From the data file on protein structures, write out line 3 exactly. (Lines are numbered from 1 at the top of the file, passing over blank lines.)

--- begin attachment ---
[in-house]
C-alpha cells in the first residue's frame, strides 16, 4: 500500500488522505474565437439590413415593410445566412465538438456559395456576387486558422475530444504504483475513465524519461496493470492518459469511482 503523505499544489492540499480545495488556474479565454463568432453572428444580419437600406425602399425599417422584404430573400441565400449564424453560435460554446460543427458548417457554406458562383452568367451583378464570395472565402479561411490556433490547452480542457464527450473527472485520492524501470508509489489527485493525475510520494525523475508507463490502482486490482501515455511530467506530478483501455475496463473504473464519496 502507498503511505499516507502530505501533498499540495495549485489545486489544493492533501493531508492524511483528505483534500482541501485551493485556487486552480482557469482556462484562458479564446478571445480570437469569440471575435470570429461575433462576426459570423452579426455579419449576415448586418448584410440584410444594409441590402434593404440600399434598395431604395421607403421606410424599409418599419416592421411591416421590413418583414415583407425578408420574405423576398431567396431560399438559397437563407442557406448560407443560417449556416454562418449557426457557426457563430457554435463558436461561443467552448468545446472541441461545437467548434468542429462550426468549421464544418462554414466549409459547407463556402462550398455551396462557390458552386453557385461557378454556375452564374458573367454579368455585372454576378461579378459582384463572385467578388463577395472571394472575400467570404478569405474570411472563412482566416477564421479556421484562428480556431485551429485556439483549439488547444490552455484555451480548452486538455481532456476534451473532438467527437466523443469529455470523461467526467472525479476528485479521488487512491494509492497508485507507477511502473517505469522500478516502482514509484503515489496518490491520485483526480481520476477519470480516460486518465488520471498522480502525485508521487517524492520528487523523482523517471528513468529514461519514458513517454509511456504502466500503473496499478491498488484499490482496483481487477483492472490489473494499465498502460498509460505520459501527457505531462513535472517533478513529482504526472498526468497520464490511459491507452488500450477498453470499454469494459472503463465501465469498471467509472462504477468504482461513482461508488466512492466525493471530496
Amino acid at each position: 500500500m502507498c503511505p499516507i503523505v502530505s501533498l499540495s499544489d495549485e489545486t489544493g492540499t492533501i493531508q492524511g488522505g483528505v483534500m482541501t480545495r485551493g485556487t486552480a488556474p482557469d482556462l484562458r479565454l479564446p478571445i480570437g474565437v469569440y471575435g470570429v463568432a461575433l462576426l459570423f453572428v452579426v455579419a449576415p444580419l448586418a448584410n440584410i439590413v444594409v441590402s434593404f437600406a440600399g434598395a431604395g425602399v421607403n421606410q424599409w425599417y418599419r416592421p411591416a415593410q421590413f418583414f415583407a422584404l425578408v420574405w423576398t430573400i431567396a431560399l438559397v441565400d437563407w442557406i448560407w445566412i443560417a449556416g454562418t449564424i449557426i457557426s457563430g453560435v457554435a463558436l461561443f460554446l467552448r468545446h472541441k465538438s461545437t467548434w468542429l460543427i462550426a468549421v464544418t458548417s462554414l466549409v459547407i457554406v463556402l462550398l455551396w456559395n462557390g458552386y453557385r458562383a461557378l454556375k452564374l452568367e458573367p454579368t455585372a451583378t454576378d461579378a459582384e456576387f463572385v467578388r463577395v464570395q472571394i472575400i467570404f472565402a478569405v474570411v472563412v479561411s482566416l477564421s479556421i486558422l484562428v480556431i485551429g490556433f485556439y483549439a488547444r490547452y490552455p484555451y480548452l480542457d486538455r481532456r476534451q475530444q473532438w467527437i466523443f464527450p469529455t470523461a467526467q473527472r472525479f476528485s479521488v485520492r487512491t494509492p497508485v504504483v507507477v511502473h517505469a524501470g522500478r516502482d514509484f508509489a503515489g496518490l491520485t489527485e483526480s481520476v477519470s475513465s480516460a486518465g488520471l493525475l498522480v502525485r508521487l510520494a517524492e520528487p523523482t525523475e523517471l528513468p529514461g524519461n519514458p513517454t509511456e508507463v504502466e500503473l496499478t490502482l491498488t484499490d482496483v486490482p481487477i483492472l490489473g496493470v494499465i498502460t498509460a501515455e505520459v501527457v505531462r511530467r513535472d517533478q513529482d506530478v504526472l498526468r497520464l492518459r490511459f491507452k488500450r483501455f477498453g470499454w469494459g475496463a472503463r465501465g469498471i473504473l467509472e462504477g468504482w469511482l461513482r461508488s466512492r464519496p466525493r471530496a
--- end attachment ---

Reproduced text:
Amino acid at each position: 500500500m502507498c503511505p499516507i503523505v502530505s501533498l499540495s499544489d495549485e489545486t489544493g492540499t492533501i493531508q492524511g488522505g483528505v483534500m482541501t480545495r485551493g485556487t486552480a488556474p482557469d482556462l484562458r479565454l479564446p478571445i480570437g474565437v469569440y471575435g470570429v463568432a461575433l462576426l459570423f453572428v452579426v455579419a449576415p444580419l448586418a448584410n440584410i439590413v444594409v441590402s434593404f437600406a440600399g434598395a431604395g425602399v421607403n421606410q424599409w425599417y418599419r416592421p411591416a415593410q421590413f418583414f415583407a422584404l425578408v420574405w423576398t430573400i431567396a431560399l438559397v441565400d437563407w442557406i448560407w445566412i443560417a449556416g454562418t449564424i449557426i457557426s457563430g453560435v457554435a463558436l461561443f460554446l467552448r468545446h472541441k465538438s461545437t467548434w468542429l460543427i462550426a468549421v464544418t458548417s462554414l466549409v459547407i457554406v463556402l462550398l455551396w456559395n462557390g458552386y453557385r458562383a461557378l454556375k452564374l452568367e458573367p454579368t455585372a451583378t454576378d461579378a459582384e456576387f463572385v467578388r463577395v464570395q472571394i472575400i467570404f472565402a478569405v474570411v472563412v479561411s482566416l477564421s479556421i486558422l484562428v480556431i485551429g490556433f485556439y483549439a488547444r490547452y490552455p484555451y480548452l480542457d486538455r481532456r476534451q475530444q473532438w467527437i466523443f464527450p469529455t470523461a467526467q473527472r472525479f476528485s479521488v485520492r487512491t494509492p497508485v504504483v507507477v511502473h517505469a524501470g522500478r516502482d514509484f508509489a503515489g496518490l491520485t489527485e483526480s481520476v477519470s475513465s480516460a486518465g488520471l493525475l498522480v502525485r508521487l510520494a517524492e520528487p523523482t525523475e523517471l528513468p529514461g524519461n519514458p513517454t509511456e508507463v504502466e500503473l496499478t490502482l491498488t484499490d482496483v486490482p481487477i483492472l490489473g496493470v494499465i498502460t498509460a501515455e505520459v501527457v505531462r511530467r513535472d517533478q513529482d506530478v504526472l498526468r497520464l492518459r490511459f491507452k488500450r483501455f477498453g470499454w469494459g475496463a472503463r465501465g469498471i473504473l467509472e462504477g468504482w469511482l461513482r461508488s466512492r464519496p466525493r471530496a